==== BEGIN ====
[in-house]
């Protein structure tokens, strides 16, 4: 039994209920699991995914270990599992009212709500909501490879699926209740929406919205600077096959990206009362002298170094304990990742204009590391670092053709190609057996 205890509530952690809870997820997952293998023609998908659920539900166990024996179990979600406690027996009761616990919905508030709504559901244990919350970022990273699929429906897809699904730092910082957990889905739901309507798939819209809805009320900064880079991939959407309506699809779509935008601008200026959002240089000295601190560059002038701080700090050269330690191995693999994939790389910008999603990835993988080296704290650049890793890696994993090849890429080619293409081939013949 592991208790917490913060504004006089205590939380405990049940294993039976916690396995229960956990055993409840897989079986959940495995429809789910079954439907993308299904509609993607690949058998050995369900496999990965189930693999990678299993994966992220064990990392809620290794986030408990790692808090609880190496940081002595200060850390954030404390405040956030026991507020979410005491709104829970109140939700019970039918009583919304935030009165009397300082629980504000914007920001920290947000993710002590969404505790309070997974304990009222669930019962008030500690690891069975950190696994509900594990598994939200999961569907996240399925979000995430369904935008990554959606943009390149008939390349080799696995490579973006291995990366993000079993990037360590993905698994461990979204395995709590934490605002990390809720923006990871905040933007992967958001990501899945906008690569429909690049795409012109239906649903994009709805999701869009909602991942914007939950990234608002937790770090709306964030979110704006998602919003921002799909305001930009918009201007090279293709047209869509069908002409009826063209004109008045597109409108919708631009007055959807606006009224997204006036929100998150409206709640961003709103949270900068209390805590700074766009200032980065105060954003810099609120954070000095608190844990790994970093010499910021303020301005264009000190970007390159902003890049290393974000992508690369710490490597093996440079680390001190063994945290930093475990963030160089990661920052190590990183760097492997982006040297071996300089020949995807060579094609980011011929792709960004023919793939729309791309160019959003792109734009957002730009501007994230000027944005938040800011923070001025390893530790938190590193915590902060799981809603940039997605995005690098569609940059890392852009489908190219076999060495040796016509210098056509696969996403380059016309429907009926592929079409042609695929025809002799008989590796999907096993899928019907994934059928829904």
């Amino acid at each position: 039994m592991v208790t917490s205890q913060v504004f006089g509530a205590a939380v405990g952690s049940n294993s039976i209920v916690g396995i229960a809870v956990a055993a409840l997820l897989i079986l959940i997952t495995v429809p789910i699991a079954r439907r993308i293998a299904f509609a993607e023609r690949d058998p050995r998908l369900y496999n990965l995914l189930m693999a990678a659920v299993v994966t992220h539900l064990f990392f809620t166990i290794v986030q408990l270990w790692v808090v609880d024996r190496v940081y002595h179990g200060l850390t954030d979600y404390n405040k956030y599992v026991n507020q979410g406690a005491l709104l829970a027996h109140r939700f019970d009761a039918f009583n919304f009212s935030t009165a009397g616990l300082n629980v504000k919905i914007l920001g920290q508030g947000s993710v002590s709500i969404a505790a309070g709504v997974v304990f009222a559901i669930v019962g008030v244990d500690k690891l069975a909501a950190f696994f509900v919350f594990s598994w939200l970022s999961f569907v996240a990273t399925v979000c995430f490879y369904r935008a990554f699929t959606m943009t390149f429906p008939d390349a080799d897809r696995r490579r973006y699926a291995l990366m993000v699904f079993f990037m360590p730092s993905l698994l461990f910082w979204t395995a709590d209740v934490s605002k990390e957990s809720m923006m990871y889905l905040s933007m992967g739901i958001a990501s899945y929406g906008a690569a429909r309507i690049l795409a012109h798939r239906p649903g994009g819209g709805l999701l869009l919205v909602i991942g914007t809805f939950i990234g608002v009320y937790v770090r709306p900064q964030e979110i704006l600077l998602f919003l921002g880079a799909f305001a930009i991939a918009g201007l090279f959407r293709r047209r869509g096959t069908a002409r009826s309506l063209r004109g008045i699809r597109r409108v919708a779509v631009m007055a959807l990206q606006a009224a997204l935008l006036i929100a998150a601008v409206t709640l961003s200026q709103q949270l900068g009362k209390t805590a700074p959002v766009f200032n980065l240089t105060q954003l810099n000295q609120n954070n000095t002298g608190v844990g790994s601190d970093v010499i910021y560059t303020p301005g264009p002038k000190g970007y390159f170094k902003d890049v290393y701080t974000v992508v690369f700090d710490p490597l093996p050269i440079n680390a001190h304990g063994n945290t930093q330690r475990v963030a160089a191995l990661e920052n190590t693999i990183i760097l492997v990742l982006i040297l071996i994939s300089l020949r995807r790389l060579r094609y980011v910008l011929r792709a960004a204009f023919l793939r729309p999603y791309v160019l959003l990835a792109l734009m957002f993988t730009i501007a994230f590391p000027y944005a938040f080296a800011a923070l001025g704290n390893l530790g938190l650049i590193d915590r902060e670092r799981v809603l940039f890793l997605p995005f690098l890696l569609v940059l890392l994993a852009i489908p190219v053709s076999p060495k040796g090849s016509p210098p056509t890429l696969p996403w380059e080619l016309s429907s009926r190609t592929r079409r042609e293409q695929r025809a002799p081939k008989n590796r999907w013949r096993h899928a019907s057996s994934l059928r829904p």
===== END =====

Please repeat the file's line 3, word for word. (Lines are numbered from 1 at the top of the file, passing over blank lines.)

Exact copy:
């Amino acid at each position: 039994m592991v208790t917490s205890q913060v504004f006089g509530a205590a939380v405990g952690s049940n294993s039976i209920v916690g396995i229960a809870v956990a055993a409840l997820l897989i079986l959940i997952t495995v429809p789910i699991a079954r439907r993308i293998a299904f509609a993607e023609r690949d058998p050995r998908l369900y496999n990965l995914l189930m693999a990678a659920v299993v994966t992220h539900l064990f990392f809620t166990i290794v986030q408990l270990w790692v808090v609880d024996r190496v940081y002595h179990g200060l850390t954030d979600y404390n405040k956030y599992v026991n507020q979410g406690a005491l709104l829970a027996h109140r939700f019970d009761a039918f009583n919304f009212s935030t009165a009397g616990l300082n629980v504000k919905i914007l920001g920290q508030g947000s993710v002590s709500i969404a505790a309070g709504v997974v304990f009222a559901i669930v019962g008030v244990d500690k690891l069975a909501a950190f696994f509900v919350f594990s598994w939200l970022s999961f569907v996240a990273t399925v979000c995430f490879y369904r935008a990554f699929t959606m943009t390149f429906p008939d390349a080799d897809r696995r490579r973006y699926a291995l990366m993000v699904f079993f990037m360590p730092s993905l698994l461990f910082w979204t395995a709590d209740v934490s605002k990390e957990s809720m923006m990871y889905l905040s933007m992967g739901i958001a990501s899945y929406g906008a690569a429909r309507i690049l795409a012109h798939r239906p649903g994009g819209g709805l999701l869009l919205v909602i991942g914007t809805f939950i990234g608002v009320y937790v770090r709306p900064q964030e979110i704006l600077l998602f919003l921002g880079a799909f305001a930009i991939a918009g201007l090279f959407r293709r047209r869509g096959t069908a002409r009826s309506l063209r004109g008045i699809r597109r409108v919708a779509v631009m007055a959807l990206q606006a009224a997204l935008l006036i929100a998150a601008v409206t709640l961003s200026q709103q949270l900068g009362k209390t805590a700074p959002v766009f200032n980065l240089t105060q954003l810099n000295q609120n954070n000095t002298g608190v844990g790994s601190d970093v010499i910021y560059t303020p301005g264009p002038k000190g970007y390159f170094k902003d890049v290393y701080t974000v992508v690369f700090d710490p490597l093996p050269i440079n680390a001190h304990g063994n945290t930093q330690r475990v963030a160089a191995l990661e920052n190590t693999i990183i760097l492997v990742l982006i040297l071996i994939s300089l020949r995807r790389l060579r094609y980011v910008l011929r792709a960004a204009f023919l793939r729309p999603y791309v160019l959003l990835a792109l734009m957002f993988t730009i501007a994230f590391p000027y944005a938040f080296a800011a923070l001025g704290n390893l530790g938190l650049i590193d915590r902060e670092r799981v809603l940039f890793l997605p995005f690098l890696l569609v940059l890392l994993a852009i489908p190219v053709s076999p060495k040796g090849s016509p210098p056509t890429l696969p996403w380059e080619l016309s429907s009926r190609t592929r079409r042609e293409q695929r025809a002799p081939k008989n590796r999907w013949r096993h899928a019907s057996s994934l059928r829904p």